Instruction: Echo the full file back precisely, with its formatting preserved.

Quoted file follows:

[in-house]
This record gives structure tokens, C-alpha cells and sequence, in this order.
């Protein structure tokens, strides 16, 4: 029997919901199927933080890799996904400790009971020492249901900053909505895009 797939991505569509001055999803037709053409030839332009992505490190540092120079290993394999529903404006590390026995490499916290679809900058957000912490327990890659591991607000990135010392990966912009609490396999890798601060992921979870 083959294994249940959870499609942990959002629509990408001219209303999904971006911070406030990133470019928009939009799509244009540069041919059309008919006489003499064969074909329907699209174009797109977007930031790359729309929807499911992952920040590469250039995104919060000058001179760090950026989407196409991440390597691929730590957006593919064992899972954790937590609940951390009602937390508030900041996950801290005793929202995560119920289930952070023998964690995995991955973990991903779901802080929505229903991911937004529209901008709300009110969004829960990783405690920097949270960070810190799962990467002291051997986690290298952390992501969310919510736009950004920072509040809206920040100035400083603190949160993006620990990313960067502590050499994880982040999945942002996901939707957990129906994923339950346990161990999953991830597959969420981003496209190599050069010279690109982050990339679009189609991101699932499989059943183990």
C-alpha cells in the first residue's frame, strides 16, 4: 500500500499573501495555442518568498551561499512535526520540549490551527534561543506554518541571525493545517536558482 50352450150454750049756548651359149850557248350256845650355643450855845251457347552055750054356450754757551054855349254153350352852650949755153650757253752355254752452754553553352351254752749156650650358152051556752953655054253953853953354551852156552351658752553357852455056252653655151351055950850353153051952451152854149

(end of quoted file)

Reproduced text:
[in-house]
This record gives structure tokens, C-alpha cells and sequence, in this order.
């Protein structure tokens, strides 16, 4: 029997919901199927933080890799996904400790009971020492249901900053909505895009 797939991505569509001055999803037709053409030839332009992505490190540092120079290993394999529903404006590390026995490499916290679809900058957000912490327990890659591991607000990135010392990966912009609490396999890798601060992921979870 083959294994249940959870499609942990959002629509990408001219209303999904971006911070406030990133470019928009939009799509244009540069041919059309008919006489003499064969074909329907699209174009797109977007930031790359729309929807499911992952920040590469250039995104919060000058001179760090950026989407196409991440390597691929730590957006593919064992899972954790937590609940951390009602937390508030900041996950801290005793929202995560119920289930952070023998964690995995991955973990991903779901802080929505229903991911937004529209901008709300009110969004829960990783405690920097949270960070810190799962990467002291051997986690290298952390992501969310919510736009950004920072509040809206920040100035400083603190949160993006620990990313960067502590050499994880982040999945942002996901939707957990129906994923339950346990161990999953991830597959969420981003496209190599050069010279690109982050990339679009189609991101699932499989059943183990």
C-alpha cells in the first residue's frame, strides 16, 4: 500500500499573501495555442518568498551561499512535526520540549490551527534561543506554518541571525493545517536558482 50352450150454750049756548651359149850557248350256845650355643450855845251457347552055750054356450754757551054855349254153350352852650949755153650757253752355254752452754553553352351254752749156650650358152051556752953655054253953853953354551852156552351658752553357852455056252653655151351055950850353153051952451152854149